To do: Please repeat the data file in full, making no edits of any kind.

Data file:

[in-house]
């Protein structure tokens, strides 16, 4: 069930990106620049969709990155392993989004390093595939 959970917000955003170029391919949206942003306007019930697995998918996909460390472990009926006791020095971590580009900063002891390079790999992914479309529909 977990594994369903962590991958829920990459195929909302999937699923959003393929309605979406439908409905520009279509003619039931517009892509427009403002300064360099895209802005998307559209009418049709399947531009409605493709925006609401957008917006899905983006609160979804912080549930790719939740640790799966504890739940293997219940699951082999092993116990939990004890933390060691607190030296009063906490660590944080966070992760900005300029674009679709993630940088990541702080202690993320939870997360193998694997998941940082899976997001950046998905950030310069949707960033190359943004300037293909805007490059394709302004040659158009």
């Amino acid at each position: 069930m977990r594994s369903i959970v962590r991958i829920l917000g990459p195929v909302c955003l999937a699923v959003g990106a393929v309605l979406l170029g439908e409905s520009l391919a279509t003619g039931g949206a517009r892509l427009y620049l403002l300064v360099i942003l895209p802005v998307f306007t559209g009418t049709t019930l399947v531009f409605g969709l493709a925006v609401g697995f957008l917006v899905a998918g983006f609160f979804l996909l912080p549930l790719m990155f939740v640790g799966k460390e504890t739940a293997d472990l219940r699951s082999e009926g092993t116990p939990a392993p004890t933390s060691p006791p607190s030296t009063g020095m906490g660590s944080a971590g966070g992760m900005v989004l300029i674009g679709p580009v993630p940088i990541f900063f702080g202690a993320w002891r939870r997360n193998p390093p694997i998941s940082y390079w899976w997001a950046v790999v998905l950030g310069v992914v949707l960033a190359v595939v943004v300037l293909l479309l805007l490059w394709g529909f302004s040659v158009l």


[in-house]
């Protein structure tokens, strides 16, 4: 069930990106620049969709990155392993989004390093595939 959970917000955003170029391919949206942003306007019930697995998918996909460390472990009926006791020095971590580009900063002891390079790999992914479309529909 977990594994369903962590991958829920990459195929909302999937699923959003393929309605979406439908409905520009279509003619039931517009892509427009403002300064360099895209802005998307559209009418049709399947531009409605493709925006609401957008917006899905983006609160979804912080549930790719939740640790799966504890739940293997219940699951082999092993116990939990004890933390060691607190030296009063906490660590944080966070992760900005300029674009679709993630940088990541702080202690993320939870997360193998694997998941940082899976997001950046998905950030310069949707960033190359943004300037293909805007490059394709302004040659158009």
């Amino acid at each position: 069930m977990r594994s369903i959970v962590r991958i829920l917000g990459p195929v909302c955003l999937a699923v959003g990106a393929v309605l979406l170029g439908e409905s520009l391919a279509t003619g039931g949206a517009r892509l427009y620049l403002l300064v360099i942003l895209p802005v998307f306007t559209g009418t049709t019930l399947v531009f409605g969709l493709a925006v609401g697995f957008l917006v899905a998918g983006f609160f979804l996909l912080p549930l790719m990155f939740v640790g799966k460390e504890t739940a293997d472990l219940r699951s082999e009926g092993t116990p939990a392993p004890t933390s060691p006791p607190s030296t009063g020095m906490g660590s944080a971590g966070g992760m900005v989004l300029i674009g679709p580009v993630p940088i990541f900063f702080g202690a993320w002891r939870r997360n193998p390093p694997i998941s940082y390079w899976w997001a950046v790999v998905l950030g310069v992914v949707l960033a190359v595939v943004v300037l293909l479309l805007l490059w394709g529909f302004s040659v158009l």